At that time, Prince Esper Ukhtomski was the head of the Russian Department of Foreign Creeds. The Prince was deeply interested in “Lamaist” culture and later wrote several books about it. He invited Dorjiev to meet the Czar, which was the first of several audiences that Dorjiev had on behalf of the Dalai Lama. In the following years, Dorjiev traveled back and forth several times between the Czar and the Dalai Lama. He was never able, however, to secure Russian military support for Tibet.
In Sturm über Asien (Storm over Asia) (1924), the German secret agent Wilhelm Filchner wrote that between 1900 and 1902 there was a large drive in St. Petersburg to secure Tibet for Russia. This drive, however, seems to have been restricted to the efforts of Dorjiev, with the support of Badmaev and Witte. The Swedish explorer Sven Hedin, an ardent admirer of Germany, had an audience with Czar Nicholas II on route back to Europe from his Second Tibetan Expedition (1899-1902). Later, he wrote that he had the impression that Prince Ukhtomski was pushing the Czar to make Tibet a Russian protectorate. The Prince’s writings, however, reveal no such interest.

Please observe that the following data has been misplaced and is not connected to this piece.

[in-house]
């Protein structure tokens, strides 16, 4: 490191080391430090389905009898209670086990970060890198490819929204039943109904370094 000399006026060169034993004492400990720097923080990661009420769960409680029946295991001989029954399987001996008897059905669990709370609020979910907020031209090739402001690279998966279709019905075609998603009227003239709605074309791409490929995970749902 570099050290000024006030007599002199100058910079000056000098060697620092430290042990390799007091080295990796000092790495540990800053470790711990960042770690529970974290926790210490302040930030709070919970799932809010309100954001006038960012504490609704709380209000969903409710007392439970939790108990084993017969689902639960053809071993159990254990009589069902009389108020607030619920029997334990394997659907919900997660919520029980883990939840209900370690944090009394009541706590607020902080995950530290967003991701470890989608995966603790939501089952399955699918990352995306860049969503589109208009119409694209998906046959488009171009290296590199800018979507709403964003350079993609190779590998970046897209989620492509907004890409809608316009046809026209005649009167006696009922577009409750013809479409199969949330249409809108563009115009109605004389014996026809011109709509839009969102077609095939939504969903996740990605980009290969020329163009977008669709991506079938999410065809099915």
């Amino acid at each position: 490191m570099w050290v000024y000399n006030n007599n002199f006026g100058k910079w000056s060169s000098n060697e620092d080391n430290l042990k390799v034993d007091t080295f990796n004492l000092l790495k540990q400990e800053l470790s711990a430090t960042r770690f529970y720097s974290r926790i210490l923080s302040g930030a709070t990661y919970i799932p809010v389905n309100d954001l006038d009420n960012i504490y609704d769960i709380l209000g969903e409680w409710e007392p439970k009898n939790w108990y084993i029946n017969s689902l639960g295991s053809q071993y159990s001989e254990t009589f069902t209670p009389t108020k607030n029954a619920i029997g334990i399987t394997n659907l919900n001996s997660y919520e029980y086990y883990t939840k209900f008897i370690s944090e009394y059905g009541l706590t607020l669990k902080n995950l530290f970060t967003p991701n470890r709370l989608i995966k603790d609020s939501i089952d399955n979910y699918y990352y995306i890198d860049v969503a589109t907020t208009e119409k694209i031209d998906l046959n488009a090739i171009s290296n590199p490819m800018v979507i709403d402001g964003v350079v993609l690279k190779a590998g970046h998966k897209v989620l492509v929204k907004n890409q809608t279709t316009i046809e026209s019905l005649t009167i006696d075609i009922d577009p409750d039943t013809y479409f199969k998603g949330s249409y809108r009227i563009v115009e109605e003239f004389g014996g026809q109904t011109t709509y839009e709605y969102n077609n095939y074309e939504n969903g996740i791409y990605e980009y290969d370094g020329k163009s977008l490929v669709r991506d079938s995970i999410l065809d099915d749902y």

The Japanese Zen priest Ekai Kawaguchi visited Tibet from 1900 to 1902 to collect Sanskrit and Tibetan Buddhist texts. On his return through British India, he falsely reported a Russian military presence in Tibet to Sarat Chandra Das, an Indian spy for the British who had visited Tibet in 1879 and 1881. Japan, at the time, was preparing for war with Russia over Manchuria. It had recently signed with Britain the Anglo-Japanese Alliance (1902-1907), under which both sides agreed to remain neutral if the other were at war. By fomenting discord between England and Russia, it seems as though the Japanese priest was trying to insure that Britain would not support Russia in the upcoming war. He probably also was hoping that British protests over Tibet would distract Russia’s attention from Manchuria.